Life Expectancy

Started by Justin Swanstrom on Saturday, April 26, 2014
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4/26/2014 at 11:16 PM

The life expectancy myth, and why many ancient humans lived long healthy lives

This article makes a point that often confuses new genealogists. Most of us have heard that the average life expectancy at some period in history was only 25 years, or 40 years, or some other number that seems very sad.

What we might not realize is that these numbers are deceptive. Many of our ancestors lived just as long as we do.

The reason for the confusion is that the infant mortality was very high. On the day a baby was born it's average life expectancy might have been only 25 years, but that's because so many babies would die in infancy and childhood. Those early deaths bring down the average.

In fact, people who survived childhood typically ended up living into their 50s and 60s, and quite a few of them ended up living almost as long, or about as long as we do now.

4/27/2014 at 8:29 AM

Good point. Very relevant for Geni.

Is there a way to run life expectancy on the entire Big Tree?

Say, to test the myth, it would be cool if one could run the expectancy of all profiles in Geni, say, by century and country, while removing the profiles of those who died before reaching, say, the age of 5.

Basically, what I am curious about (#1) is to know if the Big Tree could also expose the "life expectancy myth".

Basically, what I am curious about (#2) is whether Geni members can have access to the Big Tree backend database to conduct research/stats. Is it something one can be granted to with special request?

4/27/2014 at 11:01 AM

To add to this, while women might die in childbirth, a long-lived man might have several wives and have children from age 18 or 19 to age 70. I have seen this in my ancestors. I have to keep this in mind when I see records for children with the same patronymic, born decades apart.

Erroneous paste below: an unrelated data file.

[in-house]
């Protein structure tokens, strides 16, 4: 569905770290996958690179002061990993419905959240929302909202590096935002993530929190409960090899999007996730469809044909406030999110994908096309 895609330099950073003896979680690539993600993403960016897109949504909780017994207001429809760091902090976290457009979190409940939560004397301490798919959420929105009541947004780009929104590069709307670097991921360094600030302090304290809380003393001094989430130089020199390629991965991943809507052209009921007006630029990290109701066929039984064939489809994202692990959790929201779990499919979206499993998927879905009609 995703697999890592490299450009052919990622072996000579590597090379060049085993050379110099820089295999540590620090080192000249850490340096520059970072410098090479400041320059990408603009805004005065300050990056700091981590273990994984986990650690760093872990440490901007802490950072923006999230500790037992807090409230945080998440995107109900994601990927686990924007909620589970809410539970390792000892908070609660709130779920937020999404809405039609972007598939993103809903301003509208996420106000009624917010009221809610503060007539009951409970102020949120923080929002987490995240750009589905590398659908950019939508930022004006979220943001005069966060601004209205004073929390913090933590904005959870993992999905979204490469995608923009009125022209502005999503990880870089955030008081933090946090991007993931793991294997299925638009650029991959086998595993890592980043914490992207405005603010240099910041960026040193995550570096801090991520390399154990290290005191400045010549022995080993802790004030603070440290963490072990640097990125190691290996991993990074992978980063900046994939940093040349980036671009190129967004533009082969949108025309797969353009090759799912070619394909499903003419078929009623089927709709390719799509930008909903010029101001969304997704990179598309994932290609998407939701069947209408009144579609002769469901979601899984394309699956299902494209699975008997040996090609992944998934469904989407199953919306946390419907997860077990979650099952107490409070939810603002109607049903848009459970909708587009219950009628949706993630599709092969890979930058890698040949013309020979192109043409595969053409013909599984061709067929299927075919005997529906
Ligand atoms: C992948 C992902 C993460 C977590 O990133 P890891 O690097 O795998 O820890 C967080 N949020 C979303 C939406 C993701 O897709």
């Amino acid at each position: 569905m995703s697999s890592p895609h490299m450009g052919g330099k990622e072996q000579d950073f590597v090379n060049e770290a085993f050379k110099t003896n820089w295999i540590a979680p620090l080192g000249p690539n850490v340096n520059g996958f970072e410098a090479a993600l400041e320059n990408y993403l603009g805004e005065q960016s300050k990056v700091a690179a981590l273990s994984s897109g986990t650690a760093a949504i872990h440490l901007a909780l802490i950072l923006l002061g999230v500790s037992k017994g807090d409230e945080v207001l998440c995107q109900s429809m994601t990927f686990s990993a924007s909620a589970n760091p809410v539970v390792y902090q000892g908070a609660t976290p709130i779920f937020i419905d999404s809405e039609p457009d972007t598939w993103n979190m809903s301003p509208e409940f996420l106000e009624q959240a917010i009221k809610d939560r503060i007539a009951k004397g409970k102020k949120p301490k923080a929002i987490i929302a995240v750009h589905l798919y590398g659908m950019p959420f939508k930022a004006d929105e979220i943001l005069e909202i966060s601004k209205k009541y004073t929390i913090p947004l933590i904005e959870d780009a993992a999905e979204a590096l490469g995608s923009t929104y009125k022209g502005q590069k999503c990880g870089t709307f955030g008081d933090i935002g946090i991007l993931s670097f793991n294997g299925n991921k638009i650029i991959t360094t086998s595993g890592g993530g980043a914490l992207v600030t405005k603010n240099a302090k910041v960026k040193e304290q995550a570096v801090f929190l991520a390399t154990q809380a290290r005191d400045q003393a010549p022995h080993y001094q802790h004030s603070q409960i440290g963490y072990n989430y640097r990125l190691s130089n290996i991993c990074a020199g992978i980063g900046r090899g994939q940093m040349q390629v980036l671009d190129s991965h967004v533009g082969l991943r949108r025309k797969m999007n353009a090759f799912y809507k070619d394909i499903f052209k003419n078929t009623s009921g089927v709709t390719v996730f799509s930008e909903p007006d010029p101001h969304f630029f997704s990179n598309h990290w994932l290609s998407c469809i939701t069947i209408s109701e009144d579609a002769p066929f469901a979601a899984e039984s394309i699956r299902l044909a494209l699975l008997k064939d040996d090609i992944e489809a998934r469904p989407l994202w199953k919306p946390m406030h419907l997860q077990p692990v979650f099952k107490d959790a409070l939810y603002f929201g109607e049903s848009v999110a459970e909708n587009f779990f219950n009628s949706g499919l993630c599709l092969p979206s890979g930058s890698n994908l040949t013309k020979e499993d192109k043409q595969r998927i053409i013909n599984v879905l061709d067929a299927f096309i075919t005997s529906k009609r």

4/28/2014 at 5:01 AM

#1 if you choose your filters carefully you could probably use statistical analysis to prove that we are all immortal. .. or dead already.
Who was it that said "lIes, damn lies and statistics"?

#2 yes its possible but you have to know who to ask (no not me!) but if you dont know who to ask they would probably say no anyway even if you worked out who they are.

Private User
4/28/2014 at 5:36 AM

Alex, Mario,
I am actually looking at something like this, but not for the whole tree.
It is about
and establishing longevity of people from Croatian coastal places

Alex, you have all the ingredients for a long healthy life - it looks like Croatian background mixed with New Zealand is the optimal

Private User
4/28/2014 at 5:37 AM

To calculate life expectancy you need to have a complete population (ie as many of people accounted for - both birth and deaths)

4/28/2014 at 3:18 PM

"Quite simply, these people live a lifestyle that includes a healthy diet, daily exercise, and a low stress life that incorporates family, purpose, religion, and meaning."

If that's the secret to longevity i'm surprised i'm not dead already!

Seriously, there's so much cancer in the immediate family that i am very pessimistic of becoming another Podgora centenarian, perhaps the Drvenik genes are a Curse?

4/28/2014 at 3:35 PM

I was always told it's the yogurt. Gotta eat a lot of yogurt every day ;)

Private User
4/28/2014 at 4:03 PM

Yogurt is good, but in most of the blue zones areas was not on the menu
Apart from list from Alex, Social inclusion and genetics play a major part
Social inclusion is about everyone having a role in society
and contributing, including elderly and handicapped

Private User
4/28/2014 at 4:14 PM

Back to Justin's article, it refers exactly to the way
Longevity is calculated by some authors.
Once Infant mortality is removed, you get a completely
different picture. I know for certain, that my ancestors
Lived long lives, and find it quite frustrating explaining
to people that people dont live longer today, we just
have less babies born to each mother, and less of them die

And I have a credible data to prove it

4/28/2014 at 4:27 PM

Okinawa-style caloric restriction, anyone?

BBC Horizon. How to live to 101, Part 1 :
BBC Horizon. How to live to 101, Part 2 :
BBC Horizon. How to live to 101, Part 3 :
BBC Horizon. How to live to 101, Part 4 :
BBC Horizon. How to live to 101, Part 5 :

BBC News: The towns where people live the longest

4/28/2014 at 4:59 PM

Well i think talking to all you lot everyday covers me for "everyone having a role in society and contributing, including elderly and handicapped".

Just have to eat more Yogurt now and restrict my intake of sushi!

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